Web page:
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Something strange happens to the quality of teachers during recessions

It also reveals how to attract better teachers into classrooms.

Image: Shutterstock/sergign

THE QUALITY OF teachers goes up during recessions — and that says something about how to attract better teachers into classrooms.

new working paper by Markus Nagler, Marc Piopiunik, and Martin R. West published by the United States National Bureau of Economic Research suggests that recession-era teacher hires were more effective in raising student test scores than non-recession-era teacher hires.

In their study, the researchers looked at 33,000 fourth and fifth grade (fourth and fifth class) teachers in Florida public schools between the 2000-1 and 2008-9 school years, and examined the effect on students’ test scores in maths and reading.

The results showed the recession-era teacher hires were significantly more effective in raising both scores — and more so in maths.

This might sound counter-intuitive. But the researchers’ findings suggest that as the overall job market sags — and economic opportunities overall are worse — more capable applicants head for the classrooms in search of better opportunities.

“Our reduced-form estimates show that teachers who entered the profession during recessions are significantly more effective than teachers who entered the profession during non-recessionary periods,” they wrote in the report.

This finding is best explained by a Roy-style model in which more able individuals prefer teaching over other professions during recessions due to lower (expected) earnings in the alternative occupations.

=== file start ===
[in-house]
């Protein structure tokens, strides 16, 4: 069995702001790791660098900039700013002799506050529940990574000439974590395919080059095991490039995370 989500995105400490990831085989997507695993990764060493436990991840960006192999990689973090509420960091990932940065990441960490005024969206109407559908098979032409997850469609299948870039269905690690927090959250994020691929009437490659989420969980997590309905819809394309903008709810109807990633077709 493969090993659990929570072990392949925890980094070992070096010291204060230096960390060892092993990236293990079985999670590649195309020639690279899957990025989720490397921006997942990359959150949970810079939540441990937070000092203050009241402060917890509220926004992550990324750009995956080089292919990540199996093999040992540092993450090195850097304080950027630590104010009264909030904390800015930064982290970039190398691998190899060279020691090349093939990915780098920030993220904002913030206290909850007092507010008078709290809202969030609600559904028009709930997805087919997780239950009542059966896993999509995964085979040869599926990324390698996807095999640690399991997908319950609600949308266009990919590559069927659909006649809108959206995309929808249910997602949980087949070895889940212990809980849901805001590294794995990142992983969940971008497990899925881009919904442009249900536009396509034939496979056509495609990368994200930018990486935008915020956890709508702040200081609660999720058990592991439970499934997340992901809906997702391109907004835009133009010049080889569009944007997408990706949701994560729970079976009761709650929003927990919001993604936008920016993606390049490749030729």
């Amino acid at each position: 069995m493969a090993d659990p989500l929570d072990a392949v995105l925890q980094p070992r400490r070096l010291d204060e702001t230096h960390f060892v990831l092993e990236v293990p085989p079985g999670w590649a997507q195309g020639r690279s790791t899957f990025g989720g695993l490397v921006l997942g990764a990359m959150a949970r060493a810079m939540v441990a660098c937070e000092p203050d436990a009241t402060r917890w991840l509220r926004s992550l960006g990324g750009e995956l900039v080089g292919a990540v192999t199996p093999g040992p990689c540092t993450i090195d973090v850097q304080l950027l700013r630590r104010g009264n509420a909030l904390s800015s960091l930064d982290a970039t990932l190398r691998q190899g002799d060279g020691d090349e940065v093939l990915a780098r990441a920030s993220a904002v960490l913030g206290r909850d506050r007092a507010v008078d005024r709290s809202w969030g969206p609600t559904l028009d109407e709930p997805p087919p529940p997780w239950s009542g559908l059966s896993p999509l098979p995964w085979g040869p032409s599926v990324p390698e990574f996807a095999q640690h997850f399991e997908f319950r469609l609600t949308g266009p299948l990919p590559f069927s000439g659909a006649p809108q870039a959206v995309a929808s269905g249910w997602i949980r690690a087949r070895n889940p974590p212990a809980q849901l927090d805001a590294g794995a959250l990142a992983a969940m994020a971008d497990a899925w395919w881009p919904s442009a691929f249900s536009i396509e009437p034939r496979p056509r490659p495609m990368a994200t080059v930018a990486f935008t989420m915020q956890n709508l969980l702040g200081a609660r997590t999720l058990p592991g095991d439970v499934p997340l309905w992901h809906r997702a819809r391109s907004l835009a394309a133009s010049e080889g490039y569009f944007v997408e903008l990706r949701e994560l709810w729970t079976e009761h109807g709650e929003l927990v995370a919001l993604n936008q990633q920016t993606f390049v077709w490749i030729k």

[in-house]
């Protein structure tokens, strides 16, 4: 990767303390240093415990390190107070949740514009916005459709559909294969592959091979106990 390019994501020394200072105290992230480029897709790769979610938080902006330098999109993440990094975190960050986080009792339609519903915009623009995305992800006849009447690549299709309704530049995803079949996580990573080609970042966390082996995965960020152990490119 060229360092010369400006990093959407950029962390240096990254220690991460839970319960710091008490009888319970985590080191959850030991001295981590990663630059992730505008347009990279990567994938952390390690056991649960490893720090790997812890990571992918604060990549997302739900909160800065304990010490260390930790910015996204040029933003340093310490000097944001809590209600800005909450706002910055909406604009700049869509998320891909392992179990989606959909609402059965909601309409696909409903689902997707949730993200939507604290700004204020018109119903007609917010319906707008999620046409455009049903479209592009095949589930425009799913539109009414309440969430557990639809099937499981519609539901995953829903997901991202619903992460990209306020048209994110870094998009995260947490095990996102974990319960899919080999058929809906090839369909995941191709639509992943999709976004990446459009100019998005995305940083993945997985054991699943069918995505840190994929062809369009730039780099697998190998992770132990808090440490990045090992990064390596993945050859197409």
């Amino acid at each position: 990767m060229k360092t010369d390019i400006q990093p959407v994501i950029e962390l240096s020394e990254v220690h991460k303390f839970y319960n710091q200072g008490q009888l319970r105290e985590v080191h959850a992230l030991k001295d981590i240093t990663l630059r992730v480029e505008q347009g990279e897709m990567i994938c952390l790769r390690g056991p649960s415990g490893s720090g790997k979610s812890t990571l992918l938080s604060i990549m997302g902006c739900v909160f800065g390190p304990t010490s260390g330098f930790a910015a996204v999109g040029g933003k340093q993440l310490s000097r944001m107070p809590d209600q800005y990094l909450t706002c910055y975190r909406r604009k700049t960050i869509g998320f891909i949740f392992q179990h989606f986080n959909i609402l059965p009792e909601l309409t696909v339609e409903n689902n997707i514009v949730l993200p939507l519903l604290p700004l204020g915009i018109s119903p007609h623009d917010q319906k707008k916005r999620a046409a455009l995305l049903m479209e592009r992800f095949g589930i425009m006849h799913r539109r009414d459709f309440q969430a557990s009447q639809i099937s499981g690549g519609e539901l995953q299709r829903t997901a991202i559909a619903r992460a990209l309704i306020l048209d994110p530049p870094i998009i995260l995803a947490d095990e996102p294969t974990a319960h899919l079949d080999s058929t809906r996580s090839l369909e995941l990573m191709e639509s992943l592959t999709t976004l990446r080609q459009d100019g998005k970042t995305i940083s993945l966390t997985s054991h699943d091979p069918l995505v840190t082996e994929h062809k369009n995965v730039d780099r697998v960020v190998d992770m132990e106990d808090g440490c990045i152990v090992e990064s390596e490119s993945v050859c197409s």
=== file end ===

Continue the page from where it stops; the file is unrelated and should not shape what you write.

In layman’s English, that means that more capable people prefer teaching to other jobs during recessions because they expect to earn more as teachers compared to other professions. That ends up being good news for students.

Another notable implication of this research is that when it comes to schools bringing in capable teachers, relatively higher pay is a more important factor than just a person’s desire to teach.

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“If intrinsic motivation positively affects teachers’ effectiveness, then increasing teacher pay may attract more extrinsically motivated, but less effective individuals into the teaching profession. Since we find the opposite, intrinsic motivation seems to be of second-order importance relative to the effects of increasing teacher pay on selection when hiring more effective teachers,” the researchers wrote in their report.

In other words, if teachers were paid more relative to other professions, the aforementioned research suggests that the overall quality of teachers would be improved as more capable people would choose to teach.

Check out the whole paper here.

- Elena Holodny

Read: Online backlash forces private school to withdraw JobBridge ads >

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